LangTech Book: Introducing the PP-PS Framework to Language Educators

We previously discussed the three key product categories of LangTech (Human-Powered Instruction, Machine-Powered Instruction, and Mixed Instruction). We most recently explored the 5 fundamental enabling technologies that are shaping the future of online language education. 

We would now like to turn this theory into something practical, and help answer the following question: What makes a LangTech product (or service, or feature) successful? 

Let’s begin by addressing the problem of defining “success.” Of course, there is no single definition of success because everyone might define this term differently; what is successful for one learner or for one company might be seen as sub-standard for another. In addition, when we talk about success in LangTech, are we referring to pedagogical or to commercial success? 

We have identified two common issues that generally prevent LangTech teams or founders from finding an objective perspective and creating a product that is adequately balanced for “success” in both learning and business. These issues can (and oftentimes do) ultimately kill a product. These are (a) founder bias and (b) friction between learning and business teams.

a. Founder bias

Anyone who has been in LangTech for a number of years is all too familiar with the following scenario: a new language learning product is created, it claims to be the holy grail of language learning due to x or y methodology/technology and after a few months it shows significant weaknesses either pedagogically or commercially.

The truth is, it doesn’t really matter how good your language learning product is: no single methodology, strategy or technology can be the holy grail of language learning (or learning in general), due to two interrelated facts: 

  • Neurodiversity exists; and, 
  • Consequently, learner variability exists.

In a nutshell (since these concepts merit, at the very least, an independent article), neurodiversity refers to the infinite variation of human brains and minds. Just like each individual is unique, so are our brains. Inevitably, each individual will therefore bring an infinite variety of learner profiles into the classroom; a concept we refer to as “learner variability.” 

Founders and Product Managers tend to be biased towards their own experiences as learners. This is not a criticism, it is an observation of a natural way of thinking: if it worked for me, why wouldn’t it work for everyone else?

b. Friction between learning and business teams

Another issue we have often seen in LangTech product development is that there seems to be a disconnect between people with a background in the learning sciences and people with a background in business or entrepreneurship. The former is generally more product-oriented: they tend to want to develop a product that is well-rounded and effective from a learning perspective. This can lead to a product or service that gets full marks for pedagogy but is unviable for cost or market reasons.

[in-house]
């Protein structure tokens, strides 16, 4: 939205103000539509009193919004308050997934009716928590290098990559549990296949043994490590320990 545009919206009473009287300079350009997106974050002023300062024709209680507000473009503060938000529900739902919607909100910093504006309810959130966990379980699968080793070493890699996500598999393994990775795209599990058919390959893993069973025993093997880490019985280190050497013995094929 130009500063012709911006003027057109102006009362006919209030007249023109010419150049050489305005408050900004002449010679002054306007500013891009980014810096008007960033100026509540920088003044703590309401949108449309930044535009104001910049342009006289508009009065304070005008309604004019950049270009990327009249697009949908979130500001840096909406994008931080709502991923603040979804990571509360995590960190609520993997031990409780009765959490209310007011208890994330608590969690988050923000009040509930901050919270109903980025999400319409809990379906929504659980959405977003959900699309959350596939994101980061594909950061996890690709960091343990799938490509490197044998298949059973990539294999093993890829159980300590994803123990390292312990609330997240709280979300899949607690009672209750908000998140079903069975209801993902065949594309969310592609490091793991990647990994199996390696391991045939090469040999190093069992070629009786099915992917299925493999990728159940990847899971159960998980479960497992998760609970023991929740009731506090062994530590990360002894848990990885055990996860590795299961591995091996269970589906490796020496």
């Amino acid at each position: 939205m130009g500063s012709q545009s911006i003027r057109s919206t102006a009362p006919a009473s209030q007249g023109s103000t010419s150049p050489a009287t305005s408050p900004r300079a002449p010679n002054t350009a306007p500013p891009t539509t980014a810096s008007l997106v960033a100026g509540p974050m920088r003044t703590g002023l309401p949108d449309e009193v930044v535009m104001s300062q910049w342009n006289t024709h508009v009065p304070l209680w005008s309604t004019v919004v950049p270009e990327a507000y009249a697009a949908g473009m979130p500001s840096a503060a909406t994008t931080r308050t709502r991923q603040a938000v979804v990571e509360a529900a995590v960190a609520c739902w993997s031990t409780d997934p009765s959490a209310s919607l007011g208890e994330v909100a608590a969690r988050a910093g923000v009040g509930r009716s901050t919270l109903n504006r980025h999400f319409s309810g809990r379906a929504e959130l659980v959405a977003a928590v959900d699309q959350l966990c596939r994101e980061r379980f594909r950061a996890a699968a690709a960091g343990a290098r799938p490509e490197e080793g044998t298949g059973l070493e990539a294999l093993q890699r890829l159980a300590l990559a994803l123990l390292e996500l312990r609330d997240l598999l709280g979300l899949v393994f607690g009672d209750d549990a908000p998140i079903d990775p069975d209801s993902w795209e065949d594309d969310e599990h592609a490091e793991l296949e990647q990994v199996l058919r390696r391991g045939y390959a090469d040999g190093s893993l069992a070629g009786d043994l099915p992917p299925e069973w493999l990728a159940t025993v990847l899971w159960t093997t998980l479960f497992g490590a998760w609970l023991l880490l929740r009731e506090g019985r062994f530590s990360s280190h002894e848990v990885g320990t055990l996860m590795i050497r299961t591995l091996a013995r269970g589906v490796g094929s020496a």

On the flip side, more business-oriented entrepreneurs tend to prioritize cost-cutting, scalability and profitability. These attributes are valid and important in LangTech but not when they erode the student learning experience to the point that the product does not work. It is also very common in LangTech to observe “solution-focused” entrepreneurs trying to solve problems that most teachers and students don’t have, or otherwise trying to solve problems that are not enough of a pain that they will pay enough money for their solution (if at all).

This friction between learning effectiveness and commercial viability will always exist in LangTech (even not-for-profit organizations and products need to have a business model these days). Instead of fighting or trying to remove this friction, what LangTech leaders need to do is embrace its existence and try to optimize your product for both.

So how do you overcome these two challenges? 

When we look at a LangTech product, we personally try to maintain a balanced view by using a four-part framework which we call Personal & Practical - Profitable & Scalable, or the PP-PS Framework.

The framework considers a LangTech product, feature or service is successful when it is optimized for learning effectiveness, which we define as making learning personal and practical, and for commercial viability, which we define as making an endeavour profitable and scalable. We will dig deeper into these two concepts as well as their choice for the framework in the next two articles.

The purpose of the PP-PS framework is twofold: 

  1. To avoid relying too heavily on your own vision and on confirmation bias; and
  2. To help find the right balance between sales and product development, and/or identify in which area your product is lagging behind.

In the follow on article, we will explore the PP-PS framework in detail, including how we use metrics and rubrics to assess just how successful a LangTech endeavour is, and how its success can be increased.